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Cell Growth & Differentiation Vol. 11, 91-98, February 2000
© 2000 American Association for Cancer Research


Articles

A Role for E2F1 in the Induction of Apoptosis during Thymic Negative Selection1

Itxaso García, Matilde Murga, Alberto Vicario, Seth J. Field2 and Ana M. Zubiaga3

Department of Animal Biology and Genetics, Faculty of Sciences, University of the Basque Country, E-48080, Spain [I. G., M. M., A. V., A. M. Z.], and Children’s Hospital, Department of Neuroscience, Harvard Medical School, Boston, Massachusetts 02115 [S. J. F.]

Abstract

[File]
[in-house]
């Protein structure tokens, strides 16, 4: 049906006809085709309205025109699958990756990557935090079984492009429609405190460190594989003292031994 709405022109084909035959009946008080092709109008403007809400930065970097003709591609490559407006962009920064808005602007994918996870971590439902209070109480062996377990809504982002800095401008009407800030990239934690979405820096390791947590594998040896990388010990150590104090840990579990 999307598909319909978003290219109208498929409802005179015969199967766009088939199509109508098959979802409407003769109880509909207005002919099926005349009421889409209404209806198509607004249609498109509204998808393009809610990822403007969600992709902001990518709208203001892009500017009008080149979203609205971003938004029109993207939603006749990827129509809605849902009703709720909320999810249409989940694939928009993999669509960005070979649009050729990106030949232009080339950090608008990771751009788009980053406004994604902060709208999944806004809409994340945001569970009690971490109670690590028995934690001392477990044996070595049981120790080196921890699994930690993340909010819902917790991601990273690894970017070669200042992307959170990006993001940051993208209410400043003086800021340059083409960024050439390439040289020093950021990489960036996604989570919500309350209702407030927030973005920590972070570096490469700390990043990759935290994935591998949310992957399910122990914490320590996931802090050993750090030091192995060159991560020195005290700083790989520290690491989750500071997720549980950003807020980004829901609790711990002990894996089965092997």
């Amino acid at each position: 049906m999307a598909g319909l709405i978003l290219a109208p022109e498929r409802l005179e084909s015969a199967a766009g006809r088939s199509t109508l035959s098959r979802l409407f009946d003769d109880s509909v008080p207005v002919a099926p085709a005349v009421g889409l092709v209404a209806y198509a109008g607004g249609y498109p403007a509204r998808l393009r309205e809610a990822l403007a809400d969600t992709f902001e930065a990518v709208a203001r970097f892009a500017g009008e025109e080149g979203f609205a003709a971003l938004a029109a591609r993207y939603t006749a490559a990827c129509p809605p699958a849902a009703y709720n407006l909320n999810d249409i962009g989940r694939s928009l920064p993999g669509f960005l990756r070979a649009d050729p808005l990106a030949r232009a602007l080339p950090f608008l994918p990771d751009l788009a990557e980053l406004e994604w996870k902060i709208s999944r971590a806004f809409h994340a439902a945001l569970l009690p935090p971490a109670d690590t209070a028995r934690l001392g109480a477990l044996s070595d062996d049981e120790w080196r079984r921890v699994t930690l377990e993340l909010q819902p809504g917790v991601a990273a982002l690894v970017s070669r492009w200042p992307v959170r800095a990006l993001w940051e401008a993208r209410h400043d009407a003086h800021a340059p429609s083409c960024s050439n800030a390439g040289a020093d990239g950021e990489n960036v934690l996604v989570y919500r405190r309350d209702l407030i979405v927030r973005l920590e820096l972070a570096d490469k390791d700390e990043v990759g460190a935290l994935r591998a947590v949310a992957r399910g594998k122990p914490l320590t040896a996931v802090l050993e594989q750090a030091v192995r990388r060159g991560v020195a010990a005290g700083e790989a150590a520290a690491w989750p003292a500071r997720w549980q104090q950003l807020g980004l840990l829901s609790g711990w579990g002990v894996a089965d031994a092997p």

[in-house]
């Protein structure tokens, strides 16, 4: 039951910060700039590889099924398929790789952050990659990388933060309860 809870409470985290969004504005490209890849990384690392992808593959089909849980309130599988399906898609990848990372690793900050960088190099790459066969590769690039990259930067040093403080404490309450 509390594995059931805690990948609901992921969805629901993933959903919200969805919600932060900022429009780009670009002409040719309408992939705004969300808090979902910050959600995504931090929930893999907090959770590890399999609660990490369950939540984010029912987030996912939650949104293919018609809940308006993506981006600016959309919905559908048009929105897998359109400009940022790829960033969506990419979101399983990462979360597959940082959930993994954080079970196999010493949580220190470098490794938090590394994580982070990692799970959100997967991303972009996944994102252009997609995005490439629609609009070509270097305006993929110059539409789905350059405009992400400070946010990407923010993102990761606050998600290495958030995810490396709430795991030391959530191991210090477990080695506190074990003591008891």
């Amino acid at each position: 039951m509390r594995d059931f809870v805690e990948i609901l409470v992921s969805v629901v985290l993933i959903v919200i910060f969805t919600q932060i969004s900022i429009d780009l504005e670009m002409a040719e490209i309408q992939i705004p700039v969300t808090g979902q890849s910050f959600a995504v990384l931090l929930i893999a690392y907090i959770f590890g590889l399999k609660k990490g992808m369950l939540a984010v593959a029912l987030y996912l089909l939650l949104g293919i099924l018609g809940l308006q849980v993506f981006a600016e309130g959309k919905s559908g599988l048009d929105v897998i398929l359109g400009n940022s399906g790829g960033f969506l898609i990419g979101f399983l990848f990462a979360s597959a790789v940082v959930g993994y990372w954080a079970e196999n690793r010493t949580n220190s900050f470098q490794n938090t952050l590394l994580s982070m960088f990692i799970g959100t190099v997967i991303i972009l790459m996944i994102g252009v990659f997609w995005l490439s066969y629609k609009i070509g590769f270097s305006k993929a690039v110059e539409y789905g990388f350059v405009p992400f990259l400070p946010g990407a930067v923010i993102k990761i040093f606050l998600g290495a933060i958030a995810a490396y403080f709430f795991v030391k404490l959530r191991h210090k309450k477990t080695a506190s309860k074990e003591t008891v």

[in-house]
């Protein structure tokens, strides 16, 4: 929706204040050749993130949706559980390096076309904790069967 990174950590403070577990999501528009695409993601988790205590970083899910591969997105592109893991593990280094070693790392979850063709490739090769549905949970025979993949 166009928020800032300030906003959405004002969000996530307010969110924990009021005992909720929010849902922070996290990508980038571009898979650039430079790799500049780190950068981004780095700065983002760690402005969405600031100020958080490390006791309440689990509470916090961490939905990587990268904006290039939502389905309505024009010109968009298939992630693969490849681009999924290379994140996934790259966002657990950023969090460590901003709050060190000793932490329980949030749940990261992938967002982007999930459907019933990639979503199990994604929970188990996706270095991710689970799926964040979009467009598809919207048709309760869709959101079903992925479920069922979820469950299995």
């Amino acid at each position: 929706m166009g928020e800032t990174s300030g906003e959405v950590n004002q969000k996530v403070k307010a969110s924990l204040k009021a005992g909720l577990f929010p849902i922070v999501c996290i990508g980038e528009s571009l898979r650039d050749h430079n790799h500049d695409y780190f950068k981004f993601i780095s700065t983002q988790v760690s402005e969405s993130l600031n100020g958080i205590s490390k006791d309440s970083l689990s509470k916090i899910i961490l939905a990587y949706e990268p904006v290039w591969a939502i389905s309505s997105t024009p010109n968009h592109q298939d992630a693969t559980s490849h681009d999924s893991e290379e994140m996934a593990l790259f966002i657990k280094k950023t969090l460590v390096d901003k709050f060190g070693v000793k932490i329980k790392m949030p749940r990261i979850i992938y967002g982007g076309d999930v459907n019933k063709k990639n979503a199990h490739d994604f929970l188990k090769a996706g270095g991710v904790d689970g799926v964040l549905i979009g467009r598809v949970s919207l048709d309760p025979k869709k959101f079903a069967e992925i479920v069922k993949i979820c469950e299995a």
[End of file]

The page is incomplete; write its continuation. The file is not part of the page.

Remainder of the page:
Thymic negative selection is the process in which maturing thymocytes that express T-cell receptors recognizing self are eliminated by apoptotic cell death. The molecular mechanism by which this occurs is poorly understood. Notably, genes involved in cell death, even thymocyte death, such as Fas, Fas-ligand, p53, caspase-1, caspase-3, and caspase-9, and Bcl-2 have been found to not be required for normal thymic negative selection. We have demonstrated previously that E2F1-deficient mice have a defect in thymocyte apoptosis. Here we show that E2F1 is required for normal thymic negative selection. Furthermore, we observed an E2F1-dependent increase of p53 protein levels during the process of thymic clonal deletion, which suggests that E2F1 regulates activation-induced apoptosis of self-reactive thymocytes by a p53-dependent mechanism. In contrast, other apoptotic pathways operating on developing thymocytes, such as glucocorticoid-induced cell death, are not mediated by E2F1. The T lymphocytes that escape thymic negative selection migrate to the peripheral immune system but do not appear to be autoreactive, indicating that there may exist E2F1-independent mechanisms of peripheral tolerance, which protect mice from developing an autoimmune response. We expect that E2F1-deficient mice will provide a useful tool for understanding the molecular mechanism of and the immunological importance of thymic negative selection.




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